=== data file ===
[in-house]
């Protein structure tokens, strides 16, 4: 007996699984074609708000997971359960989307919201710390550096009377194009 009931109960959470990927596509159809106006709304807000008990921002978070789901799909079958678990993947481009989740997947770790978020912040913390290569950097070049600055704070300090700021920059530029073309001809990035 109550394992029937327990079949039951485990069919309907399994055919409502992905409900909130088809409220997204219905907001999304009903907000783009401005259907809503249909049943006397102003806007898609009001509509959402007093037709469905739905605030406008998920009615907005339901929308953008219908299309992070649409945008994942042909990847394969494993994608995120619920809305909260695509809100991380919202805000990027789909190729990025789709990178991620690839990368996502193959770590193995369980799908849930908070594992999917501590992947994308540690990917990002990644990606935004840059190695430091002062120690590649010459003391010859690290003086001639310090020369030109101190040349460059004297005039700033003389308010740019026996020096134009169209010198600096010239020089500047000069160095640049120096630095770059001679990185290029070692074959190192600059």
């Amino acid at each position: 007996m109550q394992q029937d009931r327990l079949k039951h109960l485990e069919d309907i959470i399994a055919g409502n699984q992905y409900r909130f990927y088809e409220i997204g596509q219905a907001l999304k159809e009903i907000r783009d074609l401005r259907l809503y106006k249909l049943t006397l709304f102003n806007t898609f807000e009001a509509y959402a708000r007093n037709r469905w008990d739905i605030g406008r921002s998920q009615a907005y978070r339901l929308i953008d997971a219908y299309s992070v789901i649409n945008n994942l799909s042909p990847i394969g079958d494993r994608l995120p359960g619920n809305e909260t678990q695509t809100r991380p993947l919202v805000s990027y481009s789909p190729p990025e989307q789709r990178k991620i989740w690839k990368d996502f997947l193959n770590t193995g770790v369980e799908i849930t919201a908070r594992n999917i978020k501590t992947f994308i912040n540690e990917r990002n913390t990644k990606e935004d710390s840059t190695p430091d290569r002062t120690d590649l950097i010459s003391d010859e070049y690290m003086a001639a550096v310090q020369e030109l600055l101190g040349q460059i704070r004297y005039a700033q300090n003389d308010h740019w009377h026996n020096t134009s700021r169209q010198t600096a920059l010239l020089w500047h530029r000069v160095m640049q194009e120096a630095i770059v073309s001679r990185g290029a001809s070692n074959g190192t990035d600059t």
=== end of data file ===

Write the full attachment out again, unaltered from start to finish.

[in-house]
């Protein structure tokens, strides 16, 4: 007996699984074609708000997971359960989307919201710390550096009377194009 009931109960959470990927596509159809106006709304807000008990921002978070789901799909079958678990993947481009989740997947770790978020912040913390290569950097070049600055704070300090700021920059530029073309001809990035 109550394992029937327990079949039951485990069919309907399994055919409502992905409900909130088809409220997204219905907001999304009903907000783009401005259907809503249909049943006397102003806007898609009001509509959402007093037709469905739905605030406008998920009615907005339901929308953008219908299309992070649409945008994942042909990847394969494993994608995120619920809305909260695509809100991380919202805000990027789909190729990025789709990178991620690839990368996502193959770590193995369980799908849930908070594992999917501590992947994308540690990917990002990644990606935004840059190695430091002062120690590649010459003391010859690290003086001639310090020369030109101190040349460059004297005039700033003389308010740019026996020096134009169209010198600096010239020089500047000069160095640049120096630095770059001679990185290029070692074959190192600059």
């Amino acid at each position: 007996m109550q394992q029937d009931r327990l079949k039951h109960l485990e069919d309907i959470i399994a055919g409502n699984q992905y409900r909130f990927y088809e409220i997204g596509q219905a907001l999304k159809e009903i907000r783009d074609l401005r259907l809503y106006k249909l049943t006397l709304f102003n806007t898609f807000e009001a509509y959402a708000r007093n037709r469905w008990d739905i605030g406008r921002s998920q009615a907005y978070r339901l929308i953008d997971a219908y299309s992070v789901i649409n945008n994942l799909s042909p990847i394969g079958d494993r994608l995120p359960g619920n809305e909260t678990q695509t809100r991380p993947l919202v805000s990027y481009s789909p190729p990025e989307q789709r990178k991620i989740w690839k990368d996502f997947l193959n770590t193995g770790v369980e799908i849930t919201a908070r594992n999917i978020k501590t992947f994308i912040n540690e990917r990002n913390t990644k990606e935004d710390s840059t190695p430091d290569r002062t120690d590649l950097i010459s003391d010859e070049y690290m003086a001639a550096v310090q020369e030109l600055l101190g040349q460059i704070r004297y005039a700033q300090n003389d308010h740019w009377h026996n020096t134009s700021r169209q010198t600096a920059l010239l020089w500047h530029r000069v160095m640049q194009e120096a630095i770059v073309s001679r990185g290029a001809s070692n074959g190192t990035d600059t």